• Do you see any values that seem problematic, or evidence of other data issues?

## Solution

The most noticeable issue is that some of the parallax values are negative, which seems non-physical.

Negative parallaxes in the Gaia database can arise from a number of causes like source confusion (high negative values) and the parallax zero point with systematic errors (low negative values).

Fortunately, we do not use the parallax measurements in the analysis (one of the reasons we used constant distance for reflex correction).

## Plot proper motion

Now we are ready to replicate one of the panels in Figure 1 of the Price-Whelan and Bonaca paper, the one that shows components of proper motion as a scatter plot: In this figure, the shaded area identifies stars that are likely to be in GD-1 because:

• Due to the nature of tidal streams, we expect the proper motion for stars in GD-1 to be along the axis of the stream; that is, we expect motion in the direction of `phi2` to be near 0.

• In the direction of `phi1`, we do not have a prior expectation for proper motion, except that it should form a cluster at a non-zero value.

By plotting proper motion in the GD-1 frame, we hope to find this cluster. Then we will use the bounds of the cluster to select stars that are more likely to be in GD-1.

The following figure is a scatter plot of proper motion, in the GD-1 frame, for the stars in `results_df`.

``````x = results_df['pm_phi1']
y = results_df['pm_phi2']
plt.plot(x, y, 'ko', markersize=0.1, alpha=0.1)

plt.xlabel('Proper motion phi1 (mas/yr GD1 frame)')
plt.ylabel('Proper motion phi2 (mas/yr GD1 frame)')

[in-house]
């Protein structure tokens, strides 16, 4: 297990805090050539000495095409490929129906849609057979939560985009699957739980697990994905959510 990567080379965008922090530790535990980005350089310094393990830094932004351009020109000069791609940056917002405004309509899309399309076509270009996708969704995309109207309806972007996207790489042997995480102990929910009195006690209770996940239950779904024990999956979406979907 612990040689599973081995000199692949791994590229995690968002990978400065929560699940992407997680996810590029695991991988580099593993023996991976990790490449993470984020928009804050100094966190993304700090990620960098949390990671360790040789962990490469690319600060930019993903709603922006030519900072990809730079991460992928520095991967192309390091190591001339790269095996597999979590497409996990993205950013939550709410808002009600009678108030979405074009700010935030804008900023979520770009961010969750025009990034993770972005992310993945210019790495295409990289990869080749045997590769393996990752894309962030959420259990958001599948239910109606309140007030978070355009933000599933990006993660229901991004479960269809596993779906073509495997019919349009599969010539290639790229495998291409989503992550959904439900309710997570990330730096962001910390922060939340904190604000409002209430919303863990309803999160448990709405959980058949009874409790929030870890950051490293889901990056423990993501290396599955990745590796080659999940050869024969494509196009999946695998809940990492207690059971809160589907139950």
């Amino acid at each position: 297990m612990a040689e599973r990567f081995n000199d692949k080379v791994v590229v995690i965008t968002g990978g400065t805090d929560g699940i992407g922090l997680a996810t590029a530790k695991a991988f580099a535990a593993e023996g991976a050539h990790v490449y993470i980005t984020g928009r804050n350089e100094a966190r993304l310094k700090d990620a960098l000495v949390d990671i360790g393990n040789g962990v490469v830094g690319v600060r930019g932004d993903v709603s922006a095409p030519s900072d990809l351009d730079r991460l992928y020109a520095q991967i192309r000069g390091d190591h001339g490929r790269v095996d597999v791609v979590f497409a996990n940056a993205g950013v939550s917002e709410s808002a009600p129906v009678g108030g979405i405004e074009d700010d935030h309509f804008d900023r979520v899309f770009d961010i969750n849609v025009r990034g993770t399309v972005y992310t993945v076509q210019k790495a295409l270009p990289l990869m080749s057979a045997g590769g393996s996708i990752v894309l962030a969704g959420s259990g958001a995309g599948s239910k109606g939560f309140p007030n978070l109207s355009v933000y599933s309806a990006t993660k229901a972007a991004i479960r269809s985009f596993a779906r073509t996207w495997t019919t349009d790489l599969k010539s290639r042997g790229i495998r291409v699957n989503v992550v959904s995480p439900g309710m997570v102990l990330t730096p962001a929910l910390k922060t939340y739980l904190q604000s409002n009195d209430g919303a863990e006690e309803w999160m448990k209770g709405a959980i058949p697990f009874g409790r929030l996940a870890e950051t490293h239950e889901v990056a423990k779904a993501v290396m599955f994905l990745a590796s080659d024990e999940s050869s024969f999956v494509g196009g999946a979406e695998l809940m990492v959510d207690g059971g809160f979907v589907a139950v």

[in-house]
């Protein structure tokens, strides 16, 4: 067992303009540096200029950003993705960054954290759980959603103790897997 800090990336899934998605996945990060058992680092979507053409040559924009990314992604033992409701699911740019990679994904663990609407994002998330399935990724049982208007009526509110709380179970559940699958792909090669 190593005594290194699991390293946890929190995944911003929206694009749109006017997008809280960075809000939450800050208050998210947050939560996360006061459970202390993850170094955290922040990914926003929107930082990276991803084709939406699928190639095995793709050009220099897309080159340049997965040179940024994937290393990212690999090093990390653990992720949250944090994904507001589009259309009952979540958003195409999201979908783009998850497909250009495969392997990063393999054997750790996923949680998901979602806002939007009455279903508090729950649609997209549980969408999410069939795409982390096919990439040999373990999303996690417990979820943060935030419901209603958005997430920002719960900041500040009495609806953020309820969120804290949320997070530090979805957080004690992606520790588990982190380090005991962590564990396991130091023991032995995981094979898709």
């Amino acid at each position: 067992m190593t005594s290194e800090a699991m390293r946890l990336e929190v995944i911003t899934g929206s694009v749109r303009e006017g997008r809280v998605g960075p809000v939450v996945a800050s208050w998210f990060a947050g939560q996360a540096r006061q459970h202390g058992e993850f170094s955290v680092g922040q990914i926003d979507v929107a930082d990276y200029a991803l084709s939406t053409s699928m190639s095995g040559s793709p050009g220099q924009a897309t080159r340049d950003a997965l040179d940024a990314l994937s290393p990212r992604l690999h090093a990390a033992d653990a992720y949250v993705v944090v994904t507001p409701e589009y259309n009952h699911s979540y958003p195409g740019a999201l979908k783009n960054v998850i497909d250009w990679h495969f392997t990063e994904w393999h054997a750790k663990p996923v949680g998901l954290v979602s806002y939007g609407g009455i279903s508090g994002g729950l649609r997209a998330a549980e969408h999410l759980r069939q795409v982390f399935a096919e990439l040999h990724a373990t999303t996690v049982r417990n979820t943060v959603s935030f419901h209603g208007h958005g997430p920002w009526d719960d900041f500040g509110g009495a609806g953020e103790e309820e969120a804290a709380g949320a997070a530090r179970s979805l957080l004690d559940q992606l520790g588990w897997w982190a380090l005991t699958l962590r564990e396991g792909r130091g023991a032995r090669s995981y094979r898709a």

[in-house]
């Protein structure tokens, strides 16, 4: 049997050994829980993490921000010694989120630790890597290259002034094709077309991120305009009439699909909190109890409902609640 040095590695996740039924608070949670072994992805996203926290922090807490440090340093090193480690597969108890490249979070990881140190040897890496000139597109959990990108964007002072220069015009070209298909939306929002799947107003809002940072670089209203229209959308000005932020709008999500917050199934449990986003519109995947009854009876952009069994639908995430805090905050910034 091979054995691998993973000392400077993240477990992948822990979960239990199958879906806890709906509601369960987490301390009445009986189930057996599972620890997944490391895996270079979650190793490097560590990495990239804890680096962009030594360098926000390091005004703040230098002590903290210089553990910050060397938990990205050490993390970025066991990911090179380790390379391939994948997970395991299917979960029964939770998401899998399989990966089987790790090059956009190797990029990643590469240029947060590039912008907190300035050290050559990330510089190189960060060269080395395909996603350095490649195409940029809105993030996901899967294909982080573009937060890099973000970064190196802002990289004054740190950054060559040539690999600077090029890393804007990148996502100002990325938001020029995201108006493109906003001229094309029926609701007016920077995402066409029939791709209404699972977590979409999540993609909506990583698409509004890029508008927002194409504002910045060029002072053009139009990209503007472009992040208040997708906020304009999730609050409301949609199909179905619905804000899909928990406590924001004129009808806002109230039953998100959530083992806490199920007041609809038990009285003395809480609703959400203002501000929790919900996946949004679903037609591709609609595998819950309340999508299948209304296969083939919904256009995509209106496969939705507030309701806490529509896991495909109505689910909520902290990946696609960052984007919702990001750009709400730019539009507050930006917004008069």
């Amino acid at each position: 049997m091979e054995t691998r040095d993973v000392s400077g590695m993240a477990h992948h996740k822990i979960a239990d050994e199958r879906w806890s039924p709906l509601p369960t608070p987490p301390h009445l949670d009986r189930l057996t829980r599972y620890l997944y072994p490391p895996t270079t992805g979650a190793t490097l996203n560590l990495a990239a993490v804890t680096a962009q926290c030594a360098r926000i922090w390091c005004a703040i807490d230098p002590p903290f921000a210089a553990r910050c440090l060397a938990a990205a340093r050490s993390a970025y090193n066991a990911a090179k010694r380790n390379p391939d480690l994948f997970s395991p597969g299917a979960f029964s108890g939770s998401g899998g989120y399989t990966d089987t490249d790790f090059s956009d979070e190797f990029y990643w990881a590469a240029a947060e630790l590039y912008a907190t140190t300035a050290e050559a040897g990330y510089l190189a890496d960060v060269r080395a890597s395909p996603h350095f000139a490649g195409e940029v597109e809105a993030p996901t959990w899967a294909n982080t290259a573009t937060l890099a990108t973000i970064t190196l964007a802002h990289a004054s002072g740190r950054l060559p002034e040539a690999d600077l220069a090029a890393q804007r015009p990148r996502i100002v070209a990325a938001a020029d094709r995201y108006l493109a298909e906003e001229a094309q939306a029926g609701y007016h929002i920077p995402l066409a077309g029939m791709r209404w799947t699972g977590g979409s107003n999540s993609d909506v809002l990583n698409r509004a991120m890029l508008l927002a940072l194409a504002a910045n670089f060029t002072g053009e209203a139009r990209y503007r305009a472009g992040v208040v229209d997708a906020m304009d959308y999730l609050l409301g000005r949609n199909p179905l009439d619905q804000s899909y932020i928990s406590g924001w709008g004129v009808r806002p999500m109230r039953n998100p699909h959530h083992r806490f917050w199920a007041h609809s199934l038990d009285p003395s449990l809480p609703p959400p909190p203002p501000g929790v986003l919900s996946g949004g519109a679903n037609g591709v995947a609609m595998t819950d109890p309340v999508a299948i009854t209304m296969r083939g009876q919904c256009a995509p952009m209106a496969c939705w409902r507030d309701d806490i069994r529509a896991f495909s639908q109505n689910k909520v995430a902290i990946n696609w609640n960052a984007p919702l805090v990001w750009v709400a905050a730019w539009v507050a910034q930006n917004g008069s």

``````
``````<Figure size 432x288 with 1 Axes>
`````` Most of the proper motions are near the origin, but there are a few extreme values. Following the example in the paper, we will use `xlim` and `ylim` to zoom in on the region near the origin.

``````x = results_df['pm_phi1']
y = results_df['pm_phi2']
plt.plot(x, y, 'ko', markersize=0.1, alpha=0.1)

plt.xlabel('Proper motion phi1 (mas/yr GD1 frame)')
plt.ylabel('Proper motion phi2 (mas/yr GD1 frame)')

plt.xlim(-12, 8)
plt.ylim(-10, 10)
``````
``````<Figure size 432x288 with 1 Axes>
`````` There is a hint of an overdense region near (-7.5, 0), but if you did not know where to look, you would miss it.

To see the cluster more clearly, we need a sample that contains a higher proportion of stars in GD-1. We will do that by selecting stars close to the centerline.

## Selecting the centerline

As we can see in the following figure, many stars in GD-1 are less than 1 degree from the line `phi2=0`. Stars near this line have the highest probability of being in GD-1.

To select them, we will use a “Boolean mask”. We will start by selecting the `phi2` column from the `DataFrame`:

``````phi2 = results_df['phi2']
type(phi2)
``````
``````pandas.core.series.Series
``````

The result is a `Series`, which is the structure Pandas uses to represent columns.

We can use a comparison operator, `>`, to compare the values in a `Series` to a constant.

``````phi2_min = -1.0 * u.degree
phi2_max = 1.0 * u.degree

mask = (phi2 > phi2_min)
``````
``````pandas.core.series.Series
``````

The result is a `Series` of Boolean values, that is, `True` and `False`.

``````mask.head()
``````